I'm also lost as to why ± is shown in the GoLive editor as ±, etc.
character is ± - surely this is just a one byte character.
No it isn't. How many bytes depends on the character encoding, and UTF-8
sometimes splits single characters up into multiple bytes. I'm pretty sure
that the byte sequence for ± in UTF-8 is the same as the byte sequence for
± in US-ASCII.

GoLive should display it as ±
Only if your document is correctly advertised as being UTF-8, which is
probably isn't.

How would you go about writing XTHML valid code using GoLive - (a) with
the document set to use UTF-8 encoding (but without the benefit of the
'rewrite source code' feature. OR (b) using ISO-8859-1, so that you are
able to use the 'rewrite source code' feature?


Ensure the server is sending the correct HTTP headers, and place a matching
<meta> element in each document.
--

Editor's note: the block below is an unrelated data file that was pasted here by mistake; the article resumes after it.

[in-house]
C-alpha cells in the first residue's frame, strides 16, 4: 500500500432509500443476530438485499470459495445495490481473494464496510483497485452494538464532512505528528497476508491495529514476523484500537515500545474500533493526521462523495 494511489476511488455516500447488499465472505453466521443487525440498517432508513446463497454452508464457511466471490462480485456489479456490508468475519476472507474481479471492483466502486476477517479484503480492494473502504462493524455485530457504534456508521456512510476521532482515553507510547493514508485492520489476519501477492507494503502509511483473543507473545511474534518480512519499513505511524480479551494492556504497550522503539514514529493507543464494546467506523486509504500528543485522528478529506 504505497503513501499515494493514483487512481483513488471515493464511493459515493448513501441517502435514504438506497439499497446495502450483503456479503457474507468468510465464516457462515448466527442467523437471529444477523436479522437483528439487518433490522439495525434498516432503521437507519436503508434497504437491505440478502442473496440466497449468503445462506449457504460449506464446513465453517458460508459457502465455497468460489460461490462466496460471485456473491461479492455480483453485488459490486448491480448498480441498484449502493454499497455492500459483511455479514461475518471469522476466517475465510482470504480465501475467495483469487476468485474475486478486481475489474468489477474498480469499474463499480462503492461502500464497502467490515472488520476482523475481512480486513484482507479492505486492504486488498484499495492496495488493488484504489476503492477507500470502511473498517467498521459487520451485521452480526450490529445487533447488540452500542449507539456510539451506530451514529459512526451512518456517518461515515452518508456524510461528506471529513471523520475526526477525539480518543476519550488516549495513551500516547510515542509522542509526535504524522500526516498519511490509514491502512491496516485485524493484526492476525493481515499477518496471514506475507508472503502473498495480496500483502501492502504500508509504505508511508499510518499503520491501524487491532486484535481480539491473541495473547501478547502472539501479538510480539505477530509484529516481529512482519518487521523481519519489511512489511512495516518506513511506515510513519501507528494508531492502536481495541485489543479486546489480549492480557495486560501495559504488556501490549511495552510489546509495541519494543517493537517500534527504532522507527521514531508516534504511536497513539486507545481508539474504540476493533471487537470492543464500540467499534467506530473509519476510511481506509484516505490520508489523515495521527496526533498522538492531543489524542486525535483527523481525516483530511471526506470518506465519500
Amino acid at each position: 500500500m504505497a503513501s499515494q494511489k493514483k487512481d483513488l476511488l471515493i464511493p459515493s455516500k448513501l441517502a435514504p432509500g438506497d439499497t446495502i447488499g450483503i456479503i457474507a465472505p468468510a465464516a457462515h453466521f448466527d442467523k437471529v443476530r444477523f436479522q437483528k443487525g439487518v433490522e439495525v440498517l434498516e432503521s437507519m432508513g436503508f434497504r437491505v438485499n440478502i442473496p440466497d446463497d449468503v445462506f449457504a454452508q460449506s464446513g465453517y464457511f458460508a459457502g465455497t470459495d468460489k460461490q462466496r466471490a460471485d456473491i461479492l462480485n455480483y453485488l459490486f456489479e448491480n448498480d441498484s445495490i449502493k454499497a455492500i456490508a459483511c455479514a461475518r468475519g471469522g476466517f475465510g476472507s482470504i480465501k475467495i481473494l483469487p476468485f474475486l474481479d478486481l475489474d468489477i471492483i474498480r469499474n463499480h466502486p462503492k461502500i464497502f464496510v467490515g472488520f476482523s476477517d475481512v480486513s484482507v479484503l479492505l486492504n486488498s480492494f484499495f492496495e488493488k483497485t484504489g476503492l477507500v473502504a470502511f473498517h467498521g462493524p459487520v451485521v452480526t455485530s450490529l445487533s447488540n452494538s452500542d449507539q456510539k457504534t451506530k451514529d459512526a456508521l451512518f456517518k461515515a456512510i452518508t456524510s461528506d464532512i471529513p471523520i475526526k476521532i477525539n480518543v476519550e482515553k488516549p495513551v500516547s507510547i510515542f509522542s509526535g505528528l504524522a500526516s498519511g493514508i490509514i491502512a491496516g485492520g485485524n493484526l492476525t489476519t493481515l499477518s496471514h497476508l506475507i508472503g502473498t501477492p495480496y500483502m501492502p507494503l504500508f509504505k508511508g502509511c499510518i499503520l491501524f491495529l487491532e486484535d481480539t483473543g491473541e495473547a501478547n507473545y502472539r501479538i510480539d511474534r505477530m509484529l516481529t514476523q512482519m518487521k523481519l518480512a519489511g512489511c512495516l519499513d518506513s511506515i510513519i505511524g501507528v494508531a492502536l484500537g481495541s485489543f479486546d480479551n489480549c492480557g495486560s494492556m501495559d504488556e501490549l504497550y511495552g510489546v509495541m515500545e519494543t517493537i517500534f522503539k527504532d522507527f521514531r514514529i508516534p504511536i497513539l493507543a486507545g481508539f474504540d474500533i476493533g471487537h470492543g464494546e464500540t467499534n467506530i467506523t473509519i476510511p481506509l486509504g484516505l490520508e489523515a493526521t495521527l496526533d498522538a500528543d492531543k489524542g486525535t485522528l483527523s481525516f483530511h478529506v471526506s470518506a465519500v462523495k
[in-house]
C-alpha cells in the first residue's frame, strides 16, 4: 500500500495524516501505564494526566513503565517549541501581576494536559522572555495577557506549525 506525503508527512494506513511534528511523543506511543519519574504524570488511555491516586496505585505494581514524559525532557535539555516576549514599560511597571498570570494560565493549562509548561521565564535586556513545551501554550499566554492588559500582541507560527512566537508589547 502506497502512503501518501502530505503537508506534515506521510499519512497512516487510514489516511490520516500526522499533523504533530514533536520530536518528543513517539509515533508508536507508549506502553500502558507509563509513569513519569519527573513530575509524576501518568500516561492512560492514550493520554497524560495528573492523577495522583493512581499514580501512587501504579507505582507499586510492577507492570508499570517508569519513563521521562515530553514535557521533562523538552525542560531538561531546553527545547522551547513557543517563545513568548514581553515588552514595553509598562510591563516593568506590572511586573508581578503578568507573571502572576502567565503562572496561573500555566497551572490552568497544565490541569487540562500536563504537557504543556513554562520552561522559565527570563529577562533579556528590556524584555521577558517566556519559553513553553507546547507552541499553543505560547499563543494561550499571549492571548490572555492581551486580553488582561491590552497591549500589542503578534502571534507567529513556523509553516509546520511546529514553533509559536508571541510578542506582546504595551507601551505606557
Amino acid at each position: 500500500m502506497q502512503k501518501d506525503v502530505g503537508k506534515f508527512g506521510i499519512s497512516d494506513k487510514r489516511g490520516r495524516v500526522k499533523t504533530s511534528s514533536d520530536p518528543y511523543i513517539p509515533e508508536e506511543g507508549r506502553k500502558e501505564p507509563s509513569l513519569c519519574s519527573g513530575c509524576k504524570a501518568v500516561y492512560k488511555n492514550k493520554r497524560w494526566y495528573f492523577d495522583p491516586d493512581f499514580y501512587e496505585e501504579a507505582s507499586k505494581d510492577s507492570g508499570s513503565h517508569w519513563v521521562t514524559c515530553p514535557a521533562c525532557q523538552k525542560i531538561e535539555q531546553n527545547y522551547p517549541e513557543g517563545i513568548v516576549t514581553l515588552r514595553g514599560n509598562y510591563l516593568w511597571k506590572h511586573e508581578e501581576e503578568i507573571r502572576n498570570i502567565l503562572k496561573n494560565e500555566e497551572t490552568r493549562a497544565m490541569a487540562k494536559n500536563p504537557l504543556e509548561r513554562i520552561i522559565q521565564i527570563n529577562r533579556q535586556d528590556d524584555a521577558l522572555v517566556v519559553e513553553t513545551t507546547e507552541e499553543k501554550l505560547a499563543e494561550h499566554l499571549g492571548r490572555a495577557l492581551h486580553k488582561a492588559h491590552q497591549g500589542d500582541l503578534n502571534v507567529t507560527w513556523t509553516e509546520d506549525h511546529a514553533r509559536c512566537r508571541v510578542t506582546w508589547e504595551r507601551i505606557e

Jim Dabell

Jul 20 '05 #6
Zenobia wrote:
On Sat, 10 Apr 2004 12:11:54 +0100, Steve Pugh <st***@pugh.net > wrote:
Zenobia <5.**********@s pamgourmet.com> wrote:
Recently I was writing an XHTML document. After changing the encoding to
UTF-8 I used the GoLive 'rewrite source code' feature. Big mistake. It
changed all my funny characters to non-SGML compliant characters (e.g.
&eacute; was converted to é)
There's nothing non-compliant about é. It exists in UTF-8 therefore if
UTF-8 is the declared encoding it is perfectly okay to use it. This
would also be the case for any encoding that contained é, e.g.
ISO-8859-1 etc. This is true whether your document is HTML or XHTML.


I entered these character into an XHTML document:

&plusmn; &deg; &auml;

It validated OK by the W3c XHTML validator.


Okay, but there's nothing depending on UTF-8 there, those characters are all
present in US-ASCII (the characters '&', 'p', 'l', etc). Those are the
characters that are actually present in the file.

This is what GoLive 6 displays after 'rewrite source code'

± ° ä
What a (possibly flawed) program displays isn't very relevent when trying to
determine where a bug lies. Could you provide a URL to a representative
example or two?

These are the characters, as rendered, by IE6:

± ° ä
This is of little value, as Internet Explorer violates multiple
specifications to try and guess at the behaviour that the author intended.

This is the error message I get when I validate the (modified) document